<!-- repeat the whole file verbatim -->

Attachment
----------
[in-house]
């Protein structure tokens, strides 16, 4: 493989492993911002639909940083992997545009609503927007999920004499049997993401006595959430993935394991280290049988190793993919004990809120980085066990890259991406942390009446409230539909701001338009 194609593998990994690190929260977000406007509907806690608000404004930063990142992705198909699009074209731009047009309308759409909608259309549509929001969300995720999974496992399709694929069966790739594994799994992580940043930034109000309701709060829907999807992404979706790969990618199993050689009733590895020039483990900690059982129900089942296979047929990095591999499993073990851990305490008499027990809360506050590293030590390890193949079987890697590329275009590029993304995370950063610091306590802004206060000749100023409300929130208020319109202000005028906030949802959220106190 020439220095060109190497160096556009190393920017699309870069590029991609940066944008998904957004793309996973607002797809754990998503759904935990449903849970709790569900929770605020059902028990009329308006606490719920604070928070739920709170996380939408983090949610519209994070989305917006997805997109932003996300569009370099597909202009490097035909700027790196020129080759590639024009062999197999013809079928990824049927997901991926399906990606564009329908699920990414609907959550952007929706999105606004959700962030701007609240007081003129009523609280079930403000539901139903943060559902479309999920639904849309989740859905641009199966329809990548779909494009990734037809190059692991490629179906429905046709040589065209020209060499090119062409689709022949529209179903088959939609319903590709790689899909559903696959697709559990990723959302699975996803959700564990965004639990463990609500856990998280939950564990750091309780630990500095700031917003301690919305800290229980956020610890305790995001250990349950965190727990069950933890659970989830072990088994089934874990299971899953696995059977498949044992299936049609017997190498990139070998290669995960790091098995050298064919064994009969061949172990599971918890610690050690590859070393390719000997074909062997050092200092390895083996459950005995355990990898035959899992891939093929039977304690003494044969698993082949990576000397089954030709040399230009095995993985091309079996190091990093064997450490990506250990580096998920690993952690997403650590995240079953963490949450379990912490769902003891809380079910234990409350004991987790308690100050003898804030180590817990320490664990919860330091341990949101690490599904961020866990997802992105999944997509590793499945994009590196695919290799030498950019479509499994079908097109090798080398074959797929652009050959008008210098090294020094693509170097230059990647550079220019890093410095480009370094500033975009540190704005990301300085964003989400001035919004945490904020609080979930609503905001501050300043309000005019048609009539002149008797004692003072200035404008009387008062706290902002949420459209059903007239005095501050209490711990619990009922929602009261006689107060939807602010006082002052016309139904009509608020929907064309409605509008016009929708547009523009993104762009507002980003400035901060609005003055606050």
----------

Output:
[in-house]
């Protein structure tokens, strides 16, 4: 493989492993911002639909940083992997545009609503927007999920004499049997993401006595959430993935394991280290049988190793993919004990809120980085066990890259991406942390009446409230539909701001338009 194609593998990994690190929260977000406007509907806690608000404004930063990142992705198909699009074209731009047009309308759409909608259309549509929001969300995720999974496992399709694929069966790739594994799994992580940043930034109000309701709060829907999807992404979706790969990618199993050689009733590895020039483990900690059982129900089942296979047929990095591999499993073990851990305490008499027990809360506050590293030590390890193949079987890697590329275009590029993304995370950063610091306590802004206060000749100023409300929130208020319109202000005028906030949802959220106190 020439220095060109190497160096556009190393920017699309870069590029991609940066944008998904957004793309996973607002797809754990998503759904935990449903849970709790569900929770605020059902028990009329308006606490719920604070928070739920709170996380939408983090949610519209994070989305917006997805997109932003996300569009370099597909202009490097035909700027790196020129080759590639024009062999197999013809079928990824049927997901991926399906990606564009329908699920990414609907959550952007929706999105606004959700962030701007609240007081003129009523609280079930403000539901139903943060559902479309999920639904849309989740859905641009199966329809990548779909494009990734037809190059692991490629179906429905046709040589065209020209060499090119062409689709022949529209179903088959939609319903590709790689899909559903696959697709559990990723959302699975996803959700564990965004639990463990609500856990998280939950564990750091309780630990500095700031917003301690919305800290229980956020610890305790995001250990349950965190727990069950933890659970989830072990088994089934874990299971899953696995059977498949044992299936049609017997190498990139070998290669995960790091098995050298064919064994009969061949172990599971918890610690050690590859070393390719000997074909062997050092200092390895083996459950005995355990990898035959899992891939093929039977304690003494044969698993082949990576000397089954030709040399230009095995993985091309079996190091990093064997450490990506250990580096998920690993952690997403650590995240079953963490949450379990912490769902003891809380079910234990409350004991987790308690100050003898804030180590817990320490664990919860330091341990949101690490599904961020866990997802992105999944997509590793499945994009590196695919290799030498950019479509499994079908097109090798080398074959797929652009050959008008210098090294020094693509170097230059990647550079220019890093410095480009370094500033975009540190704005990301300085964003989400001035919004945490904020609080979930609503905001501050300043309000005019048609009539002149008797004692003072200035404008009387008062706290902002949420459209059903007239005095501050209490711990619990009922929602009261006689107060939807602010006082002052016309139904009509608020929907064309409605509008016009929708547009523009993104762009507002980003400035901060609005003055606050």